Mark: Suggests bar is existing parsers; entirely new things should use SF.
-05 published; mainly editorial, points to H2bis.
One open issue: If you disable H2 priorities, is use of this mandatory? Proposal:
Setting renamed to SETTINGS_DEPRECATE_RFC7540_PRIORITIES. (Martin suggests SETTINGS_NO_RFC7540_PRIORITIES instead, to general acclaim.)
Propose to decouple implication that one implies the other. WGLC now?
Martin: Submitted PR to make change; text looks fine with simple replacement.
Will merge open PRs and publish new draft by EOW.
Each UA has different bounds for unreasonably large maximum age.
John: Special handling for Cookies set by JS in Safari, caps at a week.
Steven: Any bounds for server-set Cookies?
John: Not to my knowledge.
Proposal is to define a reasonable max in the spec, e.g. 2 years. Clamp to this max if specified further in future.
Martin: Browser can apply policy that’s tighter than the spec, and that’s fine. Consistent behavior is the real requirement.
Do not URL-decode cookies, e.g. __%53ecure- is not __Secure-
Existing behavior; just not written down.
Dan: Name only, or any attribute?
Steven: Any attribute. Will be clear about that.
Spec should be stricter about malformed Set-Cookie headers.
Mark: Alignment is good, but need to test existing implementations.
Mike W: We’ll write the tests.
Convert a SHOULD ignore to a MUST.
Martin: What do browsers do?
Mike T: Chrome ignores the Cookie; others ignore the attribute. Will consider changing Chrome after evaluating security.
Believe this is a symptom of a larger problem, 6265bis doesn’t handle non-HTTP APIs well. We should fix that, not this.
Mark: Do we have an issue? Is that under consideration?
Steven: Open to that discussion, but not filed currently.
Mark: Who’s going to do that work?
Steven: I can.
Mike T: Value in this, but we want to ship. Let’s defer to a follow-up spec.
Daniel: That goes outside HTTP, which is the topic of the spec.
Steven: We’re already outside HTTP, we just ignore that in the spec.
WG will move on; Steven will propose updates separately in the future.
Seems very involved; might defer.
Mike W: Reasonable to defer to HTML spec.
Tommy: Can we align more closely with what browsers are doing?
Mike W: Related to another UTF-8 discussion, but we could just drop the note for this issue.
Proposal is to drop note. It’s true, but probably belongs in a different spec. Anne might respond in issue.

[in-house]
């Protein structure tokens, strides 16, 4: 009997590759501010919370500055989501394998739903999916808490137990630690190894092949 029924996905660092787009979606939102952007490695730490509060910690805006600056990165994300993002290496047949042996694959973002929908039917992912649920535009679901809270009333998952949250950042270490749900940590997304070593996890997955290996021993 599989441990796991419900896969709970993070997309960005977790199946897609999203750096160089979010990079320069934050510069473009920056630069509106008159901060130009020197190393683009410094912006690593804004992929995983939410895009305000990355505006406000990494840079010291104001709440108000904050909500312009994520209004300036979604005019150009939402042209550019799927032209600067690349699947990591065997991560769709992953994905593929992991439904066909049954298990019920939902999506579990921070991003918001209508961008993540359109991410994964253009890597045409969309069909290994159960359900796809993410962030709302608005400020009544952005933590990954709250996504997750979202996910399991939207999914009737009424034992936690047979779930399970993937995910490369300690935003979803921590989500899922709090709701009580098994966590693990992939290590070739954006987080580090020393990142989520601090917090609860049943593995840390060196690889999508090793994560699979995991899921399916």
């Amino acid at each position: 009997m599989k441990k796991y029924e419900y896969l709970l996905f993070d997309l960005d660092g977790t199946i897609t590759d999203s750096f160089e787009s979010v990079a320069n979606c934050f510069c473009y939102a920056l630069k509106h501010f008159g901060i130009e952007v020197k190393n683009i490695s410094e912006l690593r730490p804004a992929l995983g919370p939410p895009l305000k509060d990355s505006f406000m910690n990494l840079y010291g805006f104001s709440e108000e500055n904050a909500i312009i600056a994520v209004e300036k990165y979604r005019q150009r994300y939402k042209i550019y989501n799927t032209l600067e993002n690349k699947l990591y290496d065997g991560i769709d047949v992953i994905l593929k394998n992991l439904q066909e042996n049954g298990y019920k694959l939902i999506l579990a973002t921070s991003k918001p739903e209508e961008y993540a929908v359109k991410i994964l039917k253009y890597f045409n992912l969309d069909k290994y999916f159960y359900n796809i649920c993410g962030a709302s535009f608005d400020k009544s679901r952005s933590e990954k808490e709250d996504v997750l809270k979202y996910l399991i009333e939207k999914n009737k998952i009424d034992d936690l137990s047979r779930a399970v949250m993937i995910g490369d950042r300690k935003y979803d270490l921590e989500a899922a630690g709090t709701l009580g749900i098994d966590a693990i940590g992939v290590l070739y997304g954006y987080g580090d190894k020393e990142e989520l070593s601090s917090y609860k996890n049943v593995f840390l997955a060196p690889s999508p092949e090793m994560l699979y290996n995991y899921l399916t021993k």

Nameless and valueless Cookies were a mistake. Don’t need to fix issues with using them.
Martin: Document should caution against using them, then.
Proposal is to add warning around nameless Cookies with no functional change.
E.g. Public Suffix List changes can mean an existing Cookie would no longer be acceptable.
Mike W: PSL is clear; what other cases are there? Prefixes added in future specs?
Steven: Not many others. PSL is the only one without spec changes, I think.
Dan: Loading from the store doesn’t mean the Cookie gets sent. Spec should describe what happens on the wire, not storage.
Mike T: Do we need to say anything? User Agents already have to deal with invalid Cookies.
Martin: Can we avoid affecting / describe how existing Cookies that are stored get handled in new specs? This can be limited to PSL.
John: Have faced this in WebKit due to partitioned Cookies. “Ghost Cookies” are a real thing. For example, the max max-age behavior – if we limit to 2 years, then find a 3-year-old Cookie?
Mark: Do we have guidelines on what to defer and what to fix?
Mike W: We need to get the doc done. Fine to iterate on the esoteric stuff later.
Mark: Takes more energy to do another iteration, but we do need to finish.
Proposal is to defer issue to a future revision.
Mike W: Text around Cookie Header production needs to prohibit sending invalid Cookies. Defer the storage question.
Service Worker requests can send Cookies which would not otherwise have been sent.
Mike W: Would like to add permission for UAs to partition SW Cookies. Initial definition of SameSite punted on Service Workers. (But partitioning will require more spec changes.)
Martin: Make this a problem for the SW spec.
Proposal is note that UAs can handle SWs differently, but leave details to SW spec. Mike will provide PR.
Text says ASCII-only, but many browsers allow UTF-8.
Mike W: Right thing to do, but hard. Spec is no worse if we leave it until someone has the time.
Martin: If we have IDN names in the domain, we should at least specify their encoding. Full Unicode for names and values seems fraught.
Mike W: Think Chrome support Punycode.
Martin: Does anyone take u-labels? Punycode-only is easy; if anyone already does Unicode, we’ll need to handle it.
Martin will open separate issue for IDN; proposal is to defer this issue.
Spec is sitting around, still needs to be done. Do anything?
Mark: Call for Adoption?
General consensus, yes.
Have a list of documents to propose we move to Historical. Will send to list.
Martin: This isn’t free, but probably worth doing.